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Marijuana Myths Marijuana Facts
by Lynn Zimmer & John P. Morgan
Publisher:
Lindesmith Center 
Year:
1997 
ISBN:
0964156849 
Categories:
Book Reviews
Reviewed by Kymmco, 3/5/2001

Marijuana is highly addictive. Marijuana is a gateway drug. Marijuana is more potent today than in the past.

These are a few of the twenty common assumptions about marijuana that Lynn Zimmer, an Associate Professor of Sociology at Queens College, City University of New York, and John Morgan, physician and Professor of Pharmacology at City University of New York Medical School, examine in their current release Marijuana Myths Marijuana Facts. Zimmer and Morgan devote a chapter to each of these ‘marijuana myths’ in which they examine the existing scientific evidence to see whether these assertions hold true. Their conclusion, on almost all counts, is a resounding no.

The book, the first release from the drug research foundation, The Lindesmith Center, is exhaustively researched, with about one-fifth of the volume taken up by references. However, the text is written in a very simple, nontechnical style. It is not, by design, a scientific treatise, but rather a summary and analysis of existing research. Therefore, it is valuable both as an overview for parents, educators, or anyone wanting an introduction to the subject, and as a great reference tool for serious drug policy researchers.

The authors definitely have an agenda, and they acknowledge this up front by saying that they set out to “promote discussion of less punitive [drug] policies… by presenting the facts about marijuana.” They achieve this most effectively when they take much cited claims used in antidrug campaigns and show us exactly where the statistics come from. For example, in the chapter on Marijuana, Sex Hormones and Reproduction, Zimmer & Morgan quote the publication “Marijuana: Tips for Teens” published in 1995 by the Center for Substance Abuse Prevention. This pamphlet includes the oft-repeated claim that “marijuana …. [causes] lower sperm counts and difficulty having children in men.” This is a belief that is widely accepted, even by some marijuana users and activists. So where does the evidence come from? Well, it turns out that these claims stem from a 1974 study conducted by a researcher named Robert Kolodny in which he reported that frequent marijuana users had lower sperm counts than occasional users. However, subsequent research has failed to repeat these findings. In fact, in a 1979 study, men spent thirty days in a closed lab smoking up to twenty marijuana cigarettes a day. When researchers examined their sperm counts, none were outside normal ranges.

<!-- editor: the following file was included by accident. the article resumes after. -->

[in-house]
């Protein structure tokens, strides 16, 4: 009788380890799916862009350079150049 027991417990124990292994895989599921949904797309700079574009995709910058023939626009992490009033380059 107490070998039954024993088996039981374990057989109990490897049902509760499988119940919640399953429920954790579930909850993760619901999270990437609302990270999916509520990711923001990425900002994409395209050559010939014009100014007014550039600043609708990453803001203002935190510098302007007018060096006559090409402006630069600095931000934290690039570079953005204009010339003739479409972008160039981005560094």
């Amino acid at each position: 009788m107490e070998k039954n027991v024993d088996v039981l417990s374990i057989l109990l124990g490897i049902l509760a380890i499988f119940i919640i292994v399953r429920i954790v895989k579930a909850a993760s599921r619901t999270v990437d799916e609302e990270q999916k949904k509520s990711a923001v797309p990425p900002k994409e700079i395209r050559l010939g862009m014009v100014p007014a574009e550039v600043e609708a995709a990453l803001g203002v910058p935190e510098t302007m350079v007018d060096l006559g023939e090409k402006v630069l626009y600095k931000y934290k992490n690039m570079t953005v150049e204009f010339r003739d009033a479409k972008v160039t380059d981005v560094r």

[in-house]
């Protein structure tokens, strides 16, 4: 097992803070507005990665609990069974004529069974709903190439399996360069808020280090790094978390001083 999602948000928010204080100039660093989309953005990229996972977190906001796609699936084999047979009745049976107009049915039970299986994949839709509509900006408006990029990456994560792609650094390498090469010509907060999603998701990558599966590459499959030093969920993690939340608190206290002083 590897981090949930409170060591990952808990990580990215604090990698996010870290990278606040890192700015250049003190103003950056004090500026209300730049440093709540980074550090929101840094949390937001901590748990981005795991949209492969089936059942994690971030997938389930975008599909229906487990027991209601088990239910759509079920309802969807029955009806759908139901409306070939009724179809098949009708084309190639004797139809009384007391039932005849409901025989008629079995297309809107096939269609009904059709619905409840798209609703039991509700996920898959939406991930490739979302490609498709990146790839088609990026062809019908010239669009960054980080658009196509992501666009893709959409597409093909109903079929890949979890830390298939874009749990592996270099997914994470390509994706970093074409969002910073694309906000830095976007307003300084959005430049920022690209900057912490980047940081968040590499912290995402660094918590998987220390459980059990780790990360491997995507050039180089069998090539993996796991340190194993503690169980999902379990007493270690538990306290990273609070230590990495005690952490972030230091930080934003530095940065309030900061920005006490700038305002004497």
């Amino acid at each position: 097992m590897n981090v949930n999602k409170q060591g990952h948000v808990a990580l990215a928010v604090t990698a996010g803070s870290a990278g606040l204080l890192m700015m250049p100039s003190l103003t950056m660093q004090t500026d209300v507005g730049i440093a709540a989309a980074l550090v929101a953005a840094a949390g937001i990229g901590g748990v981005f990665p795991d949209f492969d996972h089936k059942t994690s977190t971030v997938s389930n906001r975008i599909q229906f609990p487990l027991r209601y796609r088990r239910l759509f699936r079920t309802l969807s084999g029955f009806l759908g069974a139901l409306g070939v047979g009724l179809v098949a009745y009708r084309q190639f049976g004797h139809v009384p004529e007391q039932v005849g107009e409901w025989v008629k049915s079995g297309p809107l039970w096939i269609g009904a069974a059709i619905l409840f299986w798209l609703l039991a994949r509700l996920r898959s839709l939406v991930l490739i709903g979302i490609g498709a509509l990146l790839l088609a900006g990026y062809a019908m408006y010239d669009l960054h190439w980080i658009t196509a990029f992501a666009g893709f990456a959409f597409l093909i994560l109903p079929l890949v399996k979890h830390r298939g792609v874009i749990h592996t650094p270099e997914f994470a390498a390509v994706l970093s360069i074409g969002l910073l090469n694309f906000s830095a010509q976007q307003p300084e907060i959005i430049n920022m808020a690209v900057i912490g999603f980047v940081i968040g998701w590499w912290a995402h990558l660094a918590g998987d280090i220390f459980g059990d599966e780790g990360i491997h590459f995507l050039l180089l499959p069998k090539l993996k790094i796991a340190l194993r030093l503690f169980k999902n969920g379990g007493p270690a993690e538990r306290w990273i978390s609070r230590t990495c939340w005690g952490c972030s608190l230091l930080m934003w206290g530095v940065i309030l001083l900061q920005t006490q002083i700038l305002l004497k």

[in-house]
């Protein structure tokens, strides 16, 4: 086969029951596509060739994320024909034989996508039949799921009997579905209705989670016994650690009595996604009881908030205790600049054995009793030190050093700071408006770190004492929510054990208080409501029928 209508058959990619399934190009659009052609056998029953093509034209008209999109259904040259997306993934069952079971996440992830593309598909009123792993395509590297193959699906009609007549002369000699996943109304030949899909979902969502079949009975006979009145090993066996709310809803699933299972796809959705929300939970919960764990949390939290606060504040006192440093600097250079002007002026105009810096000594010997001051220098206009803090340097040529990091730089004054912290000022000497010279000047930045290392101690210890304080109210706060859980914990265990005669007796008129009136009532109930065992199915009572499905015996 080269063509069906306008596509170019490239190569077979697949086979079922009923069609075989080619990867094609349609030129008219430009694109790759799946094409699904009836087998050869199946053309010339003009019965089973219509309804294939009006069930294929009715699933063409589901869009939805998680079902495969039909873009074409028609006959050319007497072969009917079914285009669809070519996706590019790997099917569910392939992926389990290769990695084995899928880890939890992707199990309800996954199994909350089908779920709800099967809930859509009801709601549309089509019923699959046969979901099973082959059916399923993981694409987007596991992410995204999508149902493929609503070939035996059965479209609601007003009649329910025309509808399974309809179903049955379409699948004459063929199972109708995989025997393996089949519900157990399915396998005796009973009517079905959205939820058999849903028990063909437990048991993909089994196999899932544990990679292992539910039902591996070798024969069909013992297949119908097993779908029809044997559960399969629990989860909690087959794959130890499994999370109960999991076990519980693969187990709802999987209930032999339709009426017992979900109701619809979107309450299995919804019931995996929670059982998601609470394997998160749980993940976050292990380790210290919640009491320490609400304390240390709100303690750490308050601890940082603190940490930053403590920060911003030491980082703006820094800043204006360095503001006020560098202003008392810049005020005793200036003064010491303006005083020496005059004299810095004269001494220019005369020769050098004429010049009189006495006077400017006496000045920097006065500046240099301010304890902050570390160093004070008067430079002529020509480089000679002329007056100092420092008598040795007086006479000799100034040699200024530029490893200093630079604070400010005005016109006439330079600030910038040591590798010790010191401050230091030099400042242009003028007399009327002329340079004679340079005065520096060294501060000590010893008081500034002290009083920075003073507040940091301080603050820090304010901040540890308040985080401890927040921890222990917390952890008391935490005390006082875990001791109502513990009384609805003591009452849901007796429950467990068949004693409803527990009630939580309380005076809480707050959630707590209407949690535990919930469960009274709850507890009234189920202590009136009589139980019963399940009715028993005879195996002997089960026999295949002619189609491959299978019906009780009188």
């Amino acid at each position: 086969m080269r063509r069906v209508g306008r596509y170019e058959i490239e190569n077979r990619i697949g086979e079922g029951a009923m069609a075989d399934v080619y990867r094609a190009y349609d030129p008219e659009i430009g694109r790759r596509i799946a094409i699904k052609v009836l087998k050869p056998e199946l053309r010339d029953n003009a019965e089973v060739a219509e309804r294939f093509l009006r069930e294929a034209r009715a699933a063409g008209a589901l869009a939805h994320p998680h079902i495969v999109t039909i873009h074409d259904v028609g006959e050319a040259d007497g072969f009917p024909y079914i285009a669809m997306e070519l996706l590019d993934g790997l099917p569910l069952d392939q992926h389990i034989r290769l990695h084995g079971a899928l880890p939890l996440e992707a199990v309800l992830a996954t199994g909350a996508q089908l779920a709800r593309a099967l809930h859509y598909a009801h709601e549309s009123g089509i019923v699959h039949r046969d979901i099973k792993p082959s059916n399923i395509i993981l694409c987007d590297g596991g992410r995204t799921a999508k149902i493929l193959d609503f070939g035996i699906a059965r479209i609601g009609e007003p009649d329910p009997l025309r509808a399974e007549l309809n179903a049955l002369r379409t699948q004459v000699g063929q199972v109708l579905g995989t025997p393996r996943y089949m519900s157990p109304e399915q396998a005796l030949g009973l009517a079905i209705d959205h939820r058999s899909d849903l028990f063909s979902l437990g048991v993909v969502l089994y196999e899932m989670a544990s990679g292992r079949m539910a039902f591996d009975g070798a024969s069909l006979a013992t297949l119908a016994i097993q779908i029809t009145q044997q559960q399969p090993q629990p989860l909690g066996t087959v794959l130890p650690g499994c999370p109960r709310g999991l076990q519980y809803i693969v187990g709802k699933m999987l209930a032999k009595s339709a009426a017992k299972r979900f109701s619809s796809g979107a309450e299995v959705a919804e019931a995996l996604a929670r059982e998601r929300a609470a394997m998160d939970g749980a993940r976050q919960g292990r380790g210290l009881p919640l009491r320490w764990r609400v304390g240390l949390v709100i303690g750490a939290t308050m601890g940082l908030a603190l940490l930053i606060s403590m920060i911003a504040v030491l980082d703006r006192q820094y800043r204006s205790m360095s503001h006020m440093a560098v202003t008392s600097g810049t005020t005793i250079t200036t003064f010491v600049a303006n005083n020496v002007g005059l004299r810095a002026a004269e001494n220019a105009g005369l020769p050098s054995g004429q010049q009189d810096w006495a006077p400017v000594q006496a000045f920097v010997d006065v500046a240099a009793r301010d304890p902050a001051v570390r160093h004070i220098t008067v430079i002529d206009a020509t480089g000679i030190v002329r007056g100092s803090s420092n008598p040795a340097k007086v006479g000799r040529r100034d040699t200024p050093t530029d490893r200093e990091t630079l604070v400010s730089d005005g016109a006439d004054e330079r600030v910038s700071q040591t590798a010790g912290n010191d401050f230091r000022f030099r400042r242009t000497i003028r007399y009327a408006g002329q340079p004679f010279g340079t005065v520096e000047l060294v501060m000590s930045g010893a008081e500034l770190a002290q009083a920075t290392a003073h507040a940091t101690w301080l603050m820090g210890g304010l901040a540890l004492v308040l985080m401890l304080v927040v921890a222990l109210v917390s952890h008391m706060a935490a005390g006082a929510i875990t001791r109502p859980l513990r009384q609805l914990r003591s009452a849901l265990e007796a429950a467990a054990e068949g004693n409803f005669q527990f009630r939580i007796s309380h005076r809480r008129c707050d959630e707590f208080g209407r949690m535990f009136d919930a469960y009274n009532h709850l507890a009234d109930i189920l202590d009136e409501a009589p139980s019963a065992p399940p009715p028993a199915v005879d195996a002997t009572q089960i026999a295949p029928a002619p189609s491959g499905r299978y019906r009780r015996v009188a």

Most of the chapters do not discuss actual studies in such a detailed manner, which occasionally weakens the author’s arguments since the reader must take their interpretation of the evidence on faith. However, I found most of their arguments compelling and their reasoning solid. Marijuana Myths is an interesting overview of a controversial topic, and a solid reference tool for further research.

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2 Comments »

  1. Overall a very objective and honest study of mainly the medical and social issues surrounding the use of marijuana. The authors do indeed have a stated agenda, mainly that our current drug policies are misguided and ineffective. However, they make no secret of this and state it up front and it doesn’t really seem to bias the book.
    The basic conclusion is that many of the popularly believed marijauna myths are just that-myths. They point out that some of the these myths have some truth to them, but they are extremely exaggerated or just simply unprovable. The book points out that many of the percieved dangers that cannabis has are a product of badly done science and cites the original studies to thoroughly debunk them, pointing biases and conflicts of interest in the process (often of government funded studies). ( ie basically marijuana use is relatively safe, but that does not equal harmless.)
    The book isn’t really all that technical, but they do cover a few more complicated things at times, so those using the book for serious research will probably want to consult some of the original sources.

    It’s been a couple years since I’ve read this book (with irreversible brain damage from marijuana use :) so there are probably some things I’m forgeting, but I wish the authors had talked about issue of marijauna and mental illness more thouroughly, since it seems to but such a hot topic the last few years with some really badly done scientific studies supposedly proving this theory. (For example the supposed link between marijuana use and a higher onset of schizophrenia.)

    I recommend this book to anyone who uses marijuana or deals with people that do (health care workers,etc)

    Comment by monoamine — 1/5/2006 @ 5:14 am

  2. This book is a very relevant source for all marijuana ambiguities. I am surprised that there are many people who think marijuana is a safe drug. This wrong perception of safe marijuana is another danger.

    Comment by Addiction Treatment — 6/25/2008 @ 7:35 am

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